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Too late for apologies as Douglas Ross calls for first minister’s resignation after Salmond inquiry leak

Douglas Ross and Nicola Sturgeon.

Douglas Ross has called for Nicola Sturgeon to stand down as first minister after a leaked report ruled she misled parliament about the handling of complaints against her predecessor Alex Salmond.

The Scottish Tory leader believes Ms Sturgeon cannot continue in her position after it emerged she made a “potential” breach of the ministerial code of conduct for government members.

Last night MSPs on the specially convened inquiry split five to four to conclude she gave an “inaccurate” account of a meeting with Mr Salmond.

Nicola Sturgeon ‘misled’ Holyrood inquiry on account of Alex Salmond meeting

It stops short of the threshold for “knowingly” breaching the rules but will be seized on by Ms Sturgeon’s opponents who want her to quit.

Speaking on BBC’s Good Morning Scotland programme, the Moray MP emphasised the need for the first minister to leave her post.

Mr Ross said: “The legal evidence released by the Scottish Government all points to the fact that Nicola Sturgeon misled parliament, misled the people of Scotland and has to resign.

“Evidence against Nicola Sturgeon has been mounting, it has been growing… you cannot continue as first minister of Scotland if you have mislead parliament and breached the ministerial code.”

When asked if an apology by Ms Sturgeon would fix the matter, Mr Ross insisted it was too late and her actions did not meet the criteria of a Scottish leader.

He continued: “If you mislead parliament, if you mislead the people of Scotland, then you have not been truthful and therefore you cannot continue as first minister.

“The highest selected office in the land expects the highest standard in the land… it is not acceptable in those circumstances to hold the office of first minister.

“The first minister in her own forward to the ministerial code says you must follow it by the letter and the spirit of the ministerial code and there is nothing in the spirit of the ministerial code that would suggest that the first minister can continue in office.”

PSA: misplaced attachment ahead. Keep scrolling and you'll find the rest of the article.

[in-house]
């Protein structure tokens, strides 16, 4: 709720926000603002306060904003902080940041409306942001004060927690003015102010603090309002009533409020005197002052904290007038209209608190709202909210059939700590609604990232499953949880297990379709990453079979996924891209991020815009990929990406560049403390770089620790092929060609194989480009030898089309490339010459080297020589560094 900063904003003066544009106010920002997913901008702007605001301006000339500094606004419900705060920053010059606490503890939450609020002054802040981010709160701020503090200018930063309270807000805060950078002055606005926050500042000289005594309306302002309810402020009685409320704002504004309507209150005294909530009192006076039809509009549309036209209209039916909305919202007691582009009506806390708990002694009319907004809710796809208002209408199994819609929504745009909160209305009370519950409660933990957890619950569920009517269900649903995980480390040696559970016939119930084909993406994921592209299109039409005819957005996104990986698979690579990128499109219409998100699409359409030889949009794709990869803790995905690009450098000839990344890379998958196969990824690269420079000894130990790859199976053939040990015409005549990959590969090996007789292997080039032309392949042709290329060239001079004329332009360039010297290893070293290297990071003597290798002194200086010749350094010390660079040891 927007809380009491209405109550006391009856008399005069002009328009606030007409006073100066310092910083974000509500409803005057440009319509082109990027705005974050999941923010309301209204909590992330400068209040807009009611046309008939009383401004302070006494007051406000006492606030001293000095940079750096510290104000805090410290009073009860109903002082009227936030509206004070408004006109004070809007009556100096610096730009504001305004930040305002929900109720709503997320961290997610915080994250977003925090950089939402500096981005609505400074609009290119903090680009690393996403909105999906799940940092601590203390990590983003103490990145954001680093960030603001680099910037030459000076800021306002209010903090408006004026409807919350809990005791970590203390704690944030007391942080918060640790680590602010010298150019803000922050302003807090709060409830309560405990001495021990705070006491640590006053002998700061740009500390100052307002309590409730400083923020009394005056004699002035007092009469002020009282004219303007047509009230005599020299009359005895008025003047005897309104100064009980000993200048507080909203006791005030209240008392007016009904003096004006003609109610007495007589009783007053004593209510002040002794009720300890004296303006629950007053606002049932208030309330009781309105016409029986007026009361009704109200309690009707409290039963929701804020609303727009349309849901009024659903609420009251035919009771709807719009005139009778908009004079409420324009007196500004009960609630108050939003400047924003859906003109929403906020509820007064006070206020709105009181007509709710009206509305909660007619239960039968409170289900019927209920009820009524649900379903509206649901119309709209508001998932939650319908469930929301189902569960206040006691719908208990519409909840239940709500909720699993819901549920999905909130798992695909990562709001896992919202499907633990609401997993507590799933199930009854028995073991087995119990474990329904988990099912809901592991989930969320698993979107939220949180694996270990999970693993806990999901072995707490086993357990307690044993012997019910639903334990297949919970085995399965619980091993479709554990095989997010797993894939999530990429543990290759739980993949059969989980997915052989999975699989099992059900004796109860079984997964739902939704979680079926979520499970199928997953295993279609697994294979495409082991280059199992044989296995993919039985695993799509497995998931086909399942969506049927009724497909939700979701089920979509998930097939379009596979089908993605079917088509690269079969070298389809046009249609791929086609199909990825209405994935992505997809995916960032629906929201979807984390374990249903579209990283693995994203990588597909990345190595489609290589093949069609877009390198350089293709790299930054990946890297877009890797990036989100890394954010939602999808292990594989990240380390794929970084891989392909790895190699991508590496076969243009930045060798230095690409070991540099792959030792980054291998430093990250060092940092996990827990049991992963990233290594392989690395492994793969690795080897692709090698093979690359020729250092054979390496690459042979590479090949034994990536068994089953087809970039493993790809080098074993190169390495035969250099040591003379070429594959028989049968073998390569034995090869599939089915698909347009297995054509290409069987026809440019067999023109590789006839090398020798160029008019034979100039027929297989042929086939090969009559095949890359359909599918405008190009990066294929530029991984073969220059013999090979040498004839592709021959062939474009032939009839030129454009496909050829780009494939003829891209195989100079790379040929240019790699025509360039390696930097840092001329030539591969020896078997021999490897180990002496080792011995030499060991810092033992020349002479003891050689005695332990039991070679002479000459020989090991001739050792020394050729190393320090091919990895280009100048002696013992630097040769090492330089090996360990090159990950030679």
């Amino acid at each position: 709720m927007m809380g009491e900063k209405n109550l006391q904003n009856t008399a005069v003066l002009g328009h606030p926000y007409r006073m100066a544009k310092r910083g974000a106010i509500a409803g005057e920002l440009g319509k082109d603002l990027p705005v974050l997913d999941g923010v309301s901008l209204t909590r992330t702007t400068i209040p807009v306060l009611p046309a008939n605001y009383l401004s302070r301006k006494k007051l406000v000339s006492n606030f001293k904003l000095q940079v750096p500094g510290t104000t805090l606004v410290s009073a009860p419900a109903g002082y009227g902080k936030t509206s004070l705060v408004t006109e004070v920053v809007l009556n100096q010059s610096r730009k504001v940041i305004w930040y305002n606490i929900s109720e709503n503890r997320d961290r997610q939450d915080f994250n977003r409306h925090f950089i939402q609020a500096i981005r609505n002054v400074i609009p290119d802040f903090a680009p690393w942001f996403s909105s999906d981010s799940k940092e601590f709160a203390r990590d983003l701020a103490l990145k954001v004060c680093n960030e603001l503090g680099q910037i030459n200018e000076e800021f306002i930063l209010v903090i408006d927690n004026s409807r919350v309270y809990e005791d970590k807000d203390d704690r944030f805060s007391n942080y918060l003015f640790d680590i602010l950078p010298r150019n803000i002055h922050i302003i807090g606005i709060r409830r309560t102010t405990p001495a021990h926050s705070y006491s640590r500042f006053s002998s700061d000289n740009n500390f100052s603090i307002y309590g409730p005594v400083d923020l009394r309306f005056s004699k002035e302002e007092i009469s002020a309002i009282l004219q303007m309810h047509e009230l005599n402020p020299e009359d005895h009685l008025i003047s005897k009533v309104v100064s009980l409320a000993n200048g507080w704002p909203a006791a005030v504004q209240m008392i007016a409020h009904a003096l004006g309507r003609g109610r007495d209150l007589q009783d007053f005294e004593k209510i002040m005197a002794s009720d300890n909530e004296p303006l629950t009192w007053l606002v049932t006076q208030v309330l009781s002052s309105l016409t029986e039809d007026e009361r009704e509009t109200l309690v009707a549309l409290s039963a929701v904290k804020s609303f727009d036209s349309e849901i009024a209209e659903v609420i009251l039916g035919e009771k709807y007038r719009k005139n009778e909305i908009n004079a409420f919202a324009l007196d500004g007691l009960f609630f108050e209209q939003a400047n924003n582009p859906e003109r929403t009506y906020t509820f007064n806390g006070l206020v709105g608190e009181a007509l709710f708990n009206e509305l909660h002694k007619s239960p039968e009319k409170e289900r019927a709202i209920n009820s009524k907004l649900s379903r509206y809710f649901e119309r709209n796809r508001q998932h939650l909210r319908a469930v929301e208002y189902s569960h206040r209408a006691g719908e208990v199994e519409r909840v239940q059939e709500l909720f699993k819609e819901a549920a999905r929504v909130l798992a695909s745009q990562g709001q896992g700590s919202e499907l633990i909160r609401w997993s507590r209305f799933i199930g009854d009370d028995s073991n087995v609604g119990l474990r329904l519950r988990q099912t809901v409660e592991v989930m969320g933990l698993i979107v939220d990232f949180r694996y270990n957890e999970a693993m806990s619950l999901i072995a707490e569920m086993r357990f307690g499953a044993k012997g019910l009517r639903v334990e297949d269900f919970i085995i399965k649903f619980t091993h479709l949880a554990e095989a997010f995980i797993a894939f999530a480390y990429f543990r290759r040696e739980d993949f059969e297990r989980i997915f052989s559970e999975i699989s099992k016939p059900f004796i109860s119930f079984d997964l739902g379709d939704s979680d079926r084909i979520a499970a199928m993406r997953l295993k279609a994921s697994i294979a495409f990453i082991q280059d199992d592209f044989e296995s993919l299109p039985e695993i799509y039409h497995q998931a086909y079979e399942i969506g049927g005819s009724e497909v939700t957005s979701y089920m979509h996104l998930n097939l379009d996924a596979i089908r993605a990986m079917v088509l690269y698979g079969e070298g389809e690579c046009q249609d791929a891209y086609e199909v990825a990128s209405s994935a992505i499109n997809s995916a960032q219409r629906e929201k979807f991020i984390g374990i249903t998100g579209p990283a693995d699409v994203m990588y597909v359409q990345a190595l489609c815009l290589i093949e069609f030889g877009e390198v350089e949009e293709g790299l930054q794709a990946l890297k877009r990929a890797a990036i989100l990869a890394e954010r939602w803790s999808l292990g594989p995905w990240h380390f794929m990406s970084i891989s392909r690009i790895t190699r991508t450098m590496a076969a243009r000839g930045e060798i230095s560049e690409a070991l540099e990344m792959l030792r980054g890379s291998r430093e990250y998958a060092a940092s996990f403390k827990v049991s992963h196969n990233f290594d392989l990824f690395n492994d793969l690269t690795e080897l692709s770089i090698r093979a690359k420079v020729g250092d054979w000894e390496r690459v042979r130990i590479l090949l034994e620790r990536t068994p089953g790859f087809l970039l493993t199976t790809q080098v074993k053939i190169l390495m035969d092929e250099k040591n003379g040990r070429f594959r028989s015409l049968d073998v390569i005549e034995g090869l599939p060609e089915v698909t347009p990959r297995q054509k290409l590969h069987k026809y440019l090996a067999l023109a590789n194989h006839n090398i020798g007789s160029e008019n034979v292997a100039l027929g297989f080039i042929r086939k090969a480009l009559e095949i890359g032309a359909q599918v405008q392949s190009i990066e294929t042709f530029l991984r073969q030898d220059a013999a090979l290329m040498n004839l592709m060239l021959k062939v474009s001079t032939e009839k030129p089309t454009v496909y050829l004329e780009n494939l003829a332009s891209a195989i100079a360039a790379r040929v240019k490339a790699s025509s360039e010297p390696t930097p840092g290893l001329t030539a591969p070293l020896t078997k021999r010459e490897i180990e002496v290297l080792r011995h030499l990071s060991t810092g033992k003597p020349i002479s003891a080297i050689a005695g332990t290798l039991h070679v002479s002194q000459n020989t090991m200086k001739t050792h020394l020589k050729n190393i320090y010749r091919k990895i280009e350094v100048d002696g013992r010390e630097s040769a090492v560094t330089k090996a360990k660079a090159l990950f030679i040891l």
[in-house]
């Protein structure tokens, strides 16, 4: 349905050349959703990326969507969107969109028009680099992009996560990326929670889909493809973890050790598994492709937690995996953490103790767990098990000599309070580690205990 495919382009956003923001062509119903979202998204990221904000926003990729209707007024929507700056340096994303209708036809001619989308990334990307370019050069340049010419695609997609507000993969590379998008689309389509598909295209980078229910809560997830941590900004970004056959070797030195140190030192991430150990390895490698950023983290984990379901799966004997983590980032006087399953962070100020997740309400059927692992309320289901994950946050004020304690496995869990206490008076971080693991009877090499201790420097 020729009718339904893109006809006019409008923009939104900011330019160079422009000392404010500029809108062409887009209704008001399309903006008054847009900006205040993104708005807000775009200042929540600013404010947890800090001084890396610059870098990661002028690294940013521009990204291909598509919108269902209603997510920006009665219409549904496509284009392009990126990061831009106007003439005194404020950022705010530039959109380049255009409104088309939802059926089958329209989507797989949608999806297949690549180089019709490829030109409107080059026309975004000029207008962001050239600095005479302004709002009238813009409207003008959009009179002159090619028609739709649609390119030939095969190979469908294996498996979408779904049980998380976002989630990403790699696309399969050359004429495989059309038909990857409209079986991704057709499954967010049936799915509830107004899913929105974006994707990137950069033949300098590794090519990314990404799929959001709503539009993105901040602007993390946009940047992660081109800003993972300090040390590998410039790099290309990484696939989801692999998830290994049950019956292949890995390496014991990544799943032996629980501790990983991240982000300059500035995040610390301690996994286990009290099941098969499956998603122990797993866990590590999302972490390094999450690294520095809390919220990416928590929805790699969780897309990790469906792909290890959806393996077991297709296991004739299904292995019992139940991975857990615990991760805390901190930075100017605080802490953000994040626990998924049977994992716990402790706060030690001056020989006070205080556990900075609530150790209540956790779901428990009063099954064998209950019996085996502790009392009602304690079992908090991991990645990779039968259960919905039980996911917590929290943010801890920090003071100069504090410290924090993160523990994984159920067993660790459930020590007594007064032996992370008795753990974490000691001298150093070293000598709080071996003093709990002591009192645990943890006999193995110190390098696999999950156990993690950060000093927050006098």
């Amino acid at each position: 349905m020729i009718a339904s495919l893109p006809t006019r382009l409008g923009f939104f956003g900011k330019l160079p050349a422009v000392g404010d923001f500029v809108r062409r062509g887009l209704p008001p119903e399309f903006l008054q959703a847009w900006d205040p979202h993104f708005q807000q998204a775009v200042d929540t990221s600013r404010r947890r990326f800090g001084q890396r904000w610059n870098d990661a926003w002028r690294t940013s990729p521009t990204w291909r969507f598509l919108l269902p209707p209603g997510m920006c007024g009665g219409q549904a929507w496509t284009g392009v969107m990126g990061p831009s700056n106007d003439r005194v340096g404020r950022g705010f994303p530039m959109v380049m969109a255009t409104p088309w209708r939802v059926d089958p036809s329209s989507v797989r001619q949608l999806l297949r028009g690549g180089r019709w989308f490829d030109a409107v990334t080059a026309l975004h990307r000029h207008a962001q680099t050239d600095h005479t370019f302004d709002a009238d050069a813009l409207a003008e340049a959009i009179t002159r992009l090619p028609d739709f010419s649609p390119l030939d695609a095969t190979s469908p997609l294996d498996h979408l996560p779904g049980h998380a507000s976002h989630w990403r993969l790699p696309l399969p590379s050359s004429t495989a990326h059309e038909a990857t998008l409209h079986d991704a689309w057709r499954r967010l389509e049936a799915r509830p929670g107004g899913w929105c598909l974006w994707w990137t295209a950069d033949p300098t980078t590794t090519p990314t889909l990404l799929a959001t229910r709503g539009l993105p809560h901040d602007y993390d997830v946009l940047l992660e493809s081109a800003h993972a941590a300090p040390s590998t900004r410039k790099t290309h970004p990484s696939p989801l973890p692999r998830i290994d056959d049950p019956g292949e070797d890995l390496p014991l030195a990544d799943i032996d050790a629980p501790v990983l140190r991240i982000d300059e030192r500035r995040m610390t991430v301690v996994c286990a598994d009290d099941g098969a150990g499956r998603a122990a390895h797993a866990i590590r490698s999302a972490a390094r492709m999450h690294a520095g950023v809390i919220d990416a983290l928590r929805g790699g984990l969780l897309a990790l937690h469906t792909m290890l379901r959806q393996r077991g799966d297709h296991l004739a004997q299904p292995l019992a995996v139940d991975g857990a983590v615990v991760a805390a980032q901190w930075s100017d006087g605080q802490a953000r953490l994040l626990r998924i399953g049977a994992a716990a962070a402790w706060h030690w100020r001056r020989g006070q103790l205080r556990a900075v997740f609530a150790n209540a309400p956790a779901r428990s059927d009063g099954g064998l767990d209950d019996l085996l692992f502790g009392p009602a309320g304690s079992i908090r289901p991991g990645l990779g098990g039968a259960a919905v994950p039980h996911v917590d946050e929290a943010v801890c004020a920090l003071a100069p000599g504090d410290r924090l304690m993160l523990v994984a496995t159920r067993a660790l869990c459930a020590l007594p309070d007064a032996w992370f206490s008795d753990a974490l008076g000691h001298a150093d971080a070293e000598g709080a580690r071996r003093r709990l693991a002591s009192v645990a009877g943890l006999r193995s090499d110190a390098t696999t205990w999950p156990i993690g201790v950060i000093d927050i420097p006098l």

Continued pressure

Ruth Davidson has also heaped pressure on Nicola Sturgeon to resign over claim the ministerial code was broken.

In a heated exchange just over two weeks ago, Ms Davidson and the first minister went head-to-head, concerning allegations the SNP did not hand over legal evidence early enough to the inquiry committee.

Ruth Davidson urges Nicola Sturgeon to quit over Salmond inquiry

 

According to the Scottish Conservative Holyrood leader, legal advice against Mr Salmond’s judicial review revealed the case was “more likely to fail than succeed” nine weeks before the case was eventually conceded.

She added: “Because of the legal advice that had to be dragged from this government, under a threat of no confidence, we know that for weeks this government was definitively and beyond any doubt, ignoring legal advice, but the case only became unstateable so late because this government withheld crucial documents for so long.”

Does breaching mean resignation?

SNP MP Drew Hendry believes the first minister did no wrong and insists time will tell with the report to be published on Tuesday March 23.

SNP MP Drew Hendry

Joining the BBC programme he said: “(We will) wait and see what the independent inquiry comes back and says and we will listen carefully to what the next steps are.”

Asked if breaching the rules meant resignation, the Highland MP said: “Clearly it does not mean that at Westminster – Boris Johnson has broken the ministerial code umpteen times – I don’t believe there has been a breach of the ministerial code but lets wait and see.

“I believe Nicola Sturgeon has been clear and transparent.

“The Tories had always made up their mind about this inquiry before they heard a single shred of evidence and long before that mammoth evidence session from Nicola Sturgeon, which lasted eight hours.”

“They blatantly weaponised this from the outset and this leak is just another indicative measure of the way certain members treated the committee process.”

Nicola Sturgeon, Alex Salmond and the Holyrood inquiry

Former first minister Alex Salmond

The inquiry was set up to look at the mishandled complaints process following allegations about Mr Salmond’s conduct. A judicial review found the process had been unlawful and tainted by apparent bias.

It destroyed the friendship between Mr Salmond and his successor, Ms Sturgeon, and is causing turmoil ahead of the Holyrood election in May.

A spokesperson for the first minister said she had “told the truth” to the committee in eight hours of evidence, and “stands by that evidence.”

The committee’s official report is not due to be published until Tuesday.

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